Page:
Al-Fukhari, Gaza Strip – Palestinians in Gaza who have spoken to Al Jazeera are weary and heartbroken from having to leave their homes and move repeatedly, seeking safety.
Many pray for an end to the displacement and suffering that has torn Gaza apart for more than 60 days.
Keep readinglist of 4 items
In al-Fukhari south of the city of Khan Younis, the European Hospital and schools are filled beyond capacity with thousands of displaced people from Khan Younis itself and areas farther north.
They keep moving south because they are told by the Israeli army to do so, leaving areas they either lived in or were already displaced in, heading for so-called “safe zones” that the Israeli army has bombed anyway.
Dr Youssef Al-Akkad, director of the European Hospital, told Al Jazeera that his teams were overwhelmed with the sheer number of people and they are not trained or capable of providing them with aid.
“The displaced are in the hospital corridors, departments and garden. The lack of water will lead to infections, and cases of cholera have already started to appear. This is such a difficult and disastrous situation.”
The displaced people around the European Hospital, who were forced to camp in the streets due to the overcrowding, each has a story of suffering to tell. They hope that at al-Fukhari they have finally reached a safe area. Sadly, however, most of them no longer believe in the idea of a safe area.
Rula Musmah, 40, says: “I’ve never been through this before. We’ve been displaced four times until we got to the European Hospital, where there wasn’t even a single spot for us. I looked for a cafe where me and my three daughters can sleep at night, and during the day, we just sit in the street.”
Musmah and her daughters, who are aged 15 to 18, left Gaza City on October 14 when the army asked people to leave.
“We have a beautiful house in the industrial area, which we left because of the danger that our daughters would get hurt. We went to the Deir el-Balah camp, where we stayed with friends for more than a month. But the house there got so crowded as more displaced people came and the bombing intensified, so we decided to look for another safe place.
“We had been in Khan Younis for two weeks when the truce began. We were happy that we would have a short rest from the sound of the bombing even though nothing had changed. There was suffering in obtaining water and food, but we felt a little safe at the beginning. But then news began circulating that the Israeli government was threatening to move its operation to Khan Younis.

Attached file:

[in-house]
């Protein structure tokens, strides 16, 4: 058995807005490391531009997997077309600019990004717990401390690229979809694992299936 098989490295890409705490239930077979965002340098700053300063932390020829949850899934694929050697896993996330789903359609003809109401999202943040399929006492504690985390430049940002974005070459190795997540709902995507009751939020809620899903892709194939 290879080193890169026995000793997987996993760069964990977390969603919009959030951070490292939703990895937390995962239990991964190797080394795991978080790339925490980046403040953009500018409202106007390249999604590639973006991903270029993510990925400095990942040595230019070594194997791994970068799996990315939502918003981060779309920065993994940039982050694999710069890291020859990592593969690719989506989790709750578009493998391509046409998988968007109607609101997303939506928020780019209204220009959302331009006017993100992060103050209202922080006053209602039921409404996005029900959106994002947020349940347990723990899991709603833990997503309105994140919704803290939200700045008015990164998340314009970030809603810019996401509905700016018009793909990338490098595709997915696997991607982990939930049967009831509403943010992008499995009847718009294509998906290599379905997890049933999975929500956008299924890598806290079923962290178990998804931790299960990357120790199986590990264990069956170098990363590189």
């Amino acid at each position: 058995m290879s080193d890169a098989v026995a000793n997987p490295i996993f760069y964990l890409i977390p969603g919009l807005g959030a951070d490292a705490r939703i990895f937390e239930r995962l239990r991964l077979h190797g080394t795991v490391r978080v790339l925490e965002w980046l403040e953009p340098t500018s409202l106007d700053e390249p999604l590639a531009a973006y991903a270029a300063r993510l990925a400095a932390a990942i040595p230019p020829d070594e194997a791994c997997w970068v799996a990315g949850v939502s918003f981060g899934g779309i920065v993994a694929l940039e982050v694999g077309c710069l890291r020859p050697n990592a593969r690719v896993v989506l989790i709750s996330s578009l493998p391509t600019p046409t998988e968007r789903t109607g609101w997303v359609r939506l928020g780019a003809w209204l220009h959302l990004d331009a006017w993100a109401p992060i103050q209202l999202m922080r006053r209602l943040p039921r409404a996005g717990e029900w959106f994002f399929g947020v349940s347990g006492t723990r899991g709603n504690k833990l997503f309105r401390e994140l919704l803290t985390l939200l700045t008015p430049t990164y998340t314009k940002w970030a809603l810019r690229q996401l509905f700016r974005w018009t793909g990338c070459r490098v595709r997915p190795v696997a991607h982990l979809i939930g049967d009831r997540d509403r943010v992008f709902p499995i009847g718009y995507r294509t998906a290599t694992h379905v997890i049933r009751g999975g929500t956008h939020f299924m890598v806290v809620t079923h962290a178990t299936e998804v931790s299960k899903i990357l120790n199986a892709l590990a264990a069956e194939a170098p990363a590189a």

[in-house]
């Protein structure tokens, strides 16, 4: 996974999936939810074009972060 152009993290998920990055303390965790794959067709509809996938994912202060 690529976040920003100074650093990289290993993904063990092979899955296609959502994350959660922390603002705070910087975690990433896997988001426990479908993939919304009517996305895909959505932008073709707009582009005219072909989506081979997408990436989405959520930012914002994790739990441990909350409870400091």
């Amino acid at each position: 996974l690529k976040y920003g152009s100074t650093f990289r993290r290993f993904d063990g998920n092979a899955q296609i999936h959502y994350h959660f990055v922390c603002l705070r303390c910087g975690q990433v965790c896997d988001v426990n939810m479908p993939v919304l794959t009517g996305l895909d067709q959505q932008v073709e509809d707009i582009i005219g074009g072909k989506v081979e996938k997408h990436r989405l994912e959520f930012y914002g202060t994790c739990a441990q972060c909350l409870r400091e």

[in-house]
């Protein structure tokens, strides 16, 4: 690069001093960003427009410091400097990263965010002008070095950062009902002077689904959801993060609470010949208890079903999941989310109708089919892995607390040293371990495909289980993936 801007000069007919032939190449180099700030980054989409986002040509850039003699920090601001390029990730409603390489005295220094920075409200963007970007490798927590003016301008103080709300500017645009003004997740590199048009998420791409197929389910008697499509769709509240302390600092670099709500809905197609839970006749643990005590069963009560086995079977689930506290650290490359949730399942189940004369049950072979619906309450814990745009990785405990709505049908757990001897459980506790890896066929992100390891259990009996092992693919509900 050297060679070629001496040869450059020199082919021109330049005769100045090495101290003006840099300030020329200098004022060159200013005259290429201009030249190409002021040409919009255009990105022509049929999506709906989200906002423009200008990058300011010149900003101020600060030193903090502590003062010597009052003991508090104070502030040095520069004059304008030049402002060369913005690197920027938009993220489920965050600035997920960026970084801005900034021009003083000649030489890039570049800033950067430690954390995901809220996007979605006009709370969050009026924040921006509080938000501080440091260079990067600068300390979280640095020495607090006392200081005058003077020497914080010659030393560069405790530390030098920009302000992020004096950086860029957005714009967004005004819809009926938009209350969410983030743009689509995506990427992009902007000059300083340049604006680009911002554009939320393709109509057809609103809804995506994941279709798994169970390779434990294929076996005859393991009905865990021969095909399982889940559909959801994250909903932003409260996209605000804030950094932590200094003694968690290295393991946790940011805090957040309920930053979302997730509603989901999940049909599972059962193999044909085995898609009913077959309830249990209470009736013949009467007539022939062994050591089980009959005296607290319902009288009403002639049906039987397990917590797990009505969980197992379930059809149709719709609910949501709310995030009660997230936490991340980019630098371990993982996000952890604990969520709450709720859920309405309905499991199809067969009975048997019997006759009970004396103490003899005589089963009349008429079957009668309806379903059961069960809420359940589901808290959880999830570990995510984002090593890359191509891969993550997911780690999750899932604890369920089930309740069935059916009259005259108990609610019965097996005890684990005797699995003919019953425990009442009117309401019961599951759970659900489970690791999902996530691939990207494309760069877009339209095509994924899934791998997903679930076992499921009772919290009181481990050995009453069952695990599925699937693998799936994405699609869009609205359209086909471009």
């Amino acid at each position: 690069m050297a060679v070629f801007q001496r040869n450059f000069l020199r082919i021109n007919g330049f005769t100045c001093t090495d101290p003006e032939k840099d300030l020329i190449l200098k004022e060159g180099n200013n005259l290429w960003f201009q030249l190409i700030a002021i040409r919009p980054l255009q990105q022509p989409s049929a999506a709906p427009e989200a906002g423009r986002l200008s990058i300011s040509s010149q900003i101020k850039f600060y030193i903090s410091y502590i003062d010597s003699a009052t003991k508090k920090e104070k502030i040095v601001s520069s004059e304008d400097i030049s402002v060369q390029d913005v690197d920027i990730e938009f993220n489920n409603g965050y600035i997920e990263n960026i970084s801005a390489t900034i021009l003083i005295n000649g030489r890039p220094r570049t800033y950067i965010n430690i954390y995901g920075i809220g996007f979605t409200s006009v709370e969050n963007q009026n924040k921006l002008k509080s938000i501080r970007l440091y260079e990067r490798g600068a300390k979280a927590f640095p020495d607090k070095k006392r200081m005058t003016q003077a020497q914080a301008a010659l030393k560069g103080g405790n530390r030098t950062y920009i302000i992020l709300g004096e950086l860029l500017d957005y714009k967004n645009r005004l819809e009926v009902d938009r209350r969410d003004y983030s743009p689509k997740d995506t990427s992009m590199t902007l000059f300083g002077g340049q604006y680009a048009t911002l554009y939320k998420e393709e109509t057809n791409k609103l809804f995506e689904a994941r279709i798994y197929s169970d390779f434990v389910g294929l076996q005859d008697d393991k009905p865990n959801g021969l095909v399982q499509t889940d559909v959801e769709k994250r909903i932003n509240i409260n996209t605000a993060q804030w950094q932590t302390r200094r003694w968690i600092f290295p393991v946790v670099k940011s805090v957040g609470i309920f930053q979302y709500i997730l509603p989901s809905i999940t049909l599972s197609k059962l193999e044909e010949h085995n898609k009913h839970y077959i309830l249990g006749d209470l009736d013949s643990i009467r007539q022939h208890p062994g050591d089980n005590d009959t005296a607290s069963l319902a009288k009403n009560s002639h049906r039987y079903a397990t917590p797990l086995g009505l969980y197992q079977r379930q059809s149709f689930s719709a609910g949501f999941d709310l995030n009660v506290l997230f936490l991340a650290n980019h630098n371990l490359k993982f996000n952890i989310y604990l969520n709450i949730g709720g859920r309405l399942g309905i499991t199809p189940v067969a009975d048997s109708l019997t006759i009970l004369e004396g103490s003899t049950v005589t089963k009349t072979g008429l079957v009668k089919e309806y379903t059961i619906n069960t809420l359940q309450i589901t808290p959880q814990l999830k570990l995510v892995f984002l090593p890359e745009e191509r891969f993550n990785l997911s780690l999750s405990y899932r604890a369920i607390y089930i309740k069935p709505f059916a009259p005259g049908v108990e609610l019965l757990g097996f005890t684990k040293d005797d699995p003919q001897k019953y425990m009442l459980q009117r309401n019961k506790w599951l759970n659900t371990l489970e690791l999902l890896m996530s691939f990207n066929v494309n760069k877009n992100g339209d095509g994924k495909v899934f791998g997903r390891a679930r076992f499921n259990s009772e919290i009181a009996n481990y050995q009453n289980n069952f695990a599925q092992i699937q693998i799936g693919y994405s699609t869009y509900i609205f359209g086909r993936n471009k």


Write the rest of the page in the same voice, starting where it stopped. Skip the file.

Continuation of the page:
“I felt like my heart would just stop, I was so afraid. The [Israeli military] leaflets [to evacuate] began falling on the city again. We went looking for another place and didn’t find anything other than al-Fukhari. We were among hundreds of people, there was no room in the European Hospital or the schools. The schools can’t take any more people.”
Musmah’s eyes filled with tears, and her voice was choked with grief over ending up on the street.
No space left
With nowhere else to go, people started setting up tents on an empty lot near the entrance to the hospital. The lot itself had already been hit twice by Israel, but with no other options, hundreds of displaced people took shelter there.
Salem Awaida, 55, said he had managed to stay in his home in Khan Younis until recently. “I had displaced people from Shujayea in my house. I was taking care of them, and it was so busy I didn’t know how my day began or ended. Imagine my shock when they asked the people in the Sheikh Nasser neighbourhood to leave.
“I didn’t believe it at first and waited another day, but then there was a really bad night of bombing two days ago, a ‘belt of fire’ wrapped tight around the area, and this morning they said tanks had entered Khan Younis not very far from my neighbourhood. So me and my family of 10 and the displaced people staying with us all walked east to al-Fukhari.
“It wasn’t safe at all. It was a really rough night I went through at the European Hospital with bombing until the late hours and me sitting in the hospital garden. There was no space for me inside. Eventually, I went out to walk a little, trying to breathe, to think, and I found people setting up here in this empty lot, so I put up a tent for me and my family.
“We see missiles lighting up the sky at night, but I’m not afraid. After this long assault, death seems more merciful than anything.”
Al-Fukhari is not a well-serviced area. It has few supplies and little water, having relied in the past on getting supplies from Khan Younis, from which it is cut off right now by Israeli incursions.
This means it cannot support such a large number of displaced people, a fact that is spreading fear among them as they also worry about the spread of disease due to the lack of water and hygiene.
There are few shopowners, and they have very limited supplies.
“There are no shops here that sell vegetables, and there are no supplies we can buy. We rely only on the tiny amounts of UNRWA [UN Relief and Works Agency for Palestine Refugees] aid,” Khaled Muammar, 32, said.
“There will be a famine because the city is besieged and we are deprived of access to the market to buy what our children need.”